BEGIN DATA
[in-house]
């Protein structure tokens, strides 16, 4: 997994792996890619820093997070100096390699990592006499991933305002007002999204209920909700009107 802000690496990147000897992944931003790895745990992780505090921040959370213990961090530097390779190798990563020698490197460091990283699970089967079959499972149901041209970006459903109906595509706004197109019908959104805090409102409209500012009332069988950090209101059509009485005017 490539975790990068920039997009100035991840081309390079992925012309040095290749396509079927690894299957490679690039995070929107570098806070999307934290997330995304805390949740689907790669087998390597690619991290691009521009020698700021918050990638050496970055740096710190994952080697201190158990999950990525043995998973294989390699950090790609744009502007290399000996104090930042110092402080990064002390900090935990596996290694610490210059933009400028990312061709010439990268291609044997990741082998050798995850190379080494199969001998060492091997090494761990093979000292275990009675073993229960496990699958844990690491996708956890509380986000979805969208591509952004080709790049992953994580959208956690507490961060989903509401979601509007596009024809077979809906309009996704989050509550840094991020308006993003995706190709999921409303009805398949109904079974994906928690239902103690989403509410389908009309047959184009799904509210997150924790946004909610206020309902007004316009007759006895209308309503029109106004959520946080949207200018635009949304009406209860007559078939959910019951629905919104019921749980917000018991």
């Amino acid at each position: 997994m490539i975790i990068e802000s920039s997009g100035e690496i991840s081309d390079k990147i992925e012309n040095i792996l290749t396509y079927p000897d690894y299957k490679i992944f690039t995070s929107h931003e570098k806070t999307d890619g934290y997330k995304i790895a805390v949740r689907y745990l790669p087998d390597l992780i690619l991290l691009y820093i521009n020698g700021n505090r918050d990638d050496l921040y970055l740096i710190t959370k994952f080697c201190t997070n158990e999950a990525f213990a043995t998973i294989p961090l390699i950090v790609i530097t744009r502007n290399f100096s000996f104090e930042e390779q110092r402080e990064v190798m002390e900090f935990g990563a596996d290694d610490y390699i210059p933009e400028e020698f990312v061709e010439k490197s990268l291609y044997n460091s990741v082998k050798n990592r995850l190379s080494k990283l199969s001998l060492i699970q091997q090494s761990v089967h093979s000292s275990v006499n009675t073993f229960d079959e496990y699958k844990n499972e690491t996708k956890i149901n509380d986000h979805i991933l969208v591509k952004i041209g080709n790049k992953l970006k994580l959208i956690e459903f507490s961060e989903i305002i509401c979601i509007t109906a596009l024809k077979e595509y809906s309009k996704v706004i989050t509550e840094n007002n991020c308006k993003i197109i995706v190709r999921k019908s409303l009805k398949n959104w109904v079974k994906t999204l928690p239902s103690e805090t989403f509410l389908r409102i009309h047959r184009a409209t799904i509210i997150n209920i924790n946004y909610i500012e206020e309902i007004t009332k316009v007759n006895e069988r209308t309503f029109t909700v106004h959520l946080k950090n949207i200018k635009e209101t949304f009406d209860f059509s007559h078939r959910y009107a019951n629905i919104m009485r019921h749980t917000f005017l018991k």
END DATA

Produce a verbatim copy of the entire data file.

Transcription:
[in-house]
């Protein structure tokens, strides 16, 4: 997994792996890619820093997070100096390699990592006499991933305002007002999204209920909700009107 802000690496990147000897992944931003790895745990992780505090921040959370213990961090530097390779190798990563020698490197460091990283699970089967079959499972149901041209970006459903109906595509706004197109019908959104805090409102409209500012009332069988950090209101059509009485005017 490539975790990068920039997009100035991840081309390079992925012309040095290749396509079927690894299957490679690039995070929107570098806070999307934290997330995304805390949740689907790669087998390597690619991290691009521009020698700021918050990638050496970055740096710190994952080697201190158990999950990525043995998973294989390699950090790609744009502007290399000996104090930042110092402080990064002390900090935990596996290694610490210059933009400028990312061709010439990268291609044997990741082998050798995850190379080494199969001998060492091997090494761990093979000292275990009675073993229960496990699958844990690491996708956890509380986000979805969208591509952004080709790049992953994580959208956690507490961060989903509401979601509007596009024809077979809906309009996704989050509550840094991020308006993003995706190709999921409303009805398949109904079974994906928690239902103690989403509410389908009309047959184009799904509210997150924790946004909610206020309902007004316009007759006895209308309503029109106004959520946080949207200018635009949304009406209860007559078939959910019951629905919104019921749980917000018991």
């Amino acid at each position: 997994m490539i975790i990068e802000s920039s997009g100035e690496i991840s081309d390079k990147i992925e012309n040095i792996l290749t396509y079927p000897d690894y299957k490679i992944f690039t995070s929107h931003e570098k806070t999307d890619g934290y997330k995304i790895a805390v949740r689907y745990l790669p087998d390597l992780i690619l991290l691009y820093i521009n020698g700021n505090r918050d990638d050496l921040y970055l740096i710190t959370k994952f080697c201190t997070n158990e999950a990525f213990a043995t998973i294989p961090l390699i950090v790609i530097t744009r502007n290399f100096s000996f104090e930042e390779q110092r402080e990064v190798m002390e900090f935990g990563a596996d290694d610490y390699i210059p933009e400028e020698f990312v061709e010439k490197s990268l291609y044997n460091s990741v082998k050798n990592r995850l190379s080494k990283l199969s001998l060492i699970q091997q090494s761990v089967h093979s000292s275990v006499n009675t073993f229960d079959e496990y699958k844990n499972e690491t996708k956890i149901n509380d986000h979805i991933l969208v591509k952004i041209g080709n790049k992953l970006k994580l959208i956690e459903f507490s961060e989903i305002i509401c979601i509007t109906a596009l024809k077979e595509y809906s309009k996704v706004i989050t509550e840094n007002n991020c308006k993003i197109i995706v190709r999921k019908s409303l009805k398949n959104w109904v079974k994906t999204l928690p239902s103690e805090t989403f509410l389908r409102i009309h047959r184009a409209t799904i509210i997150n209920i924790n946004y909610i500012e206020e309902i007004t009332k316009v007759n006895e069988r209308t309503f029109t909700v106004h959520l946080k950090n949207i200018k635009e209101t949304f009406d209860f059509s007559h078939r959910y009107a019951n629905i919104m009485r019921h749980t917000f005017l018991k």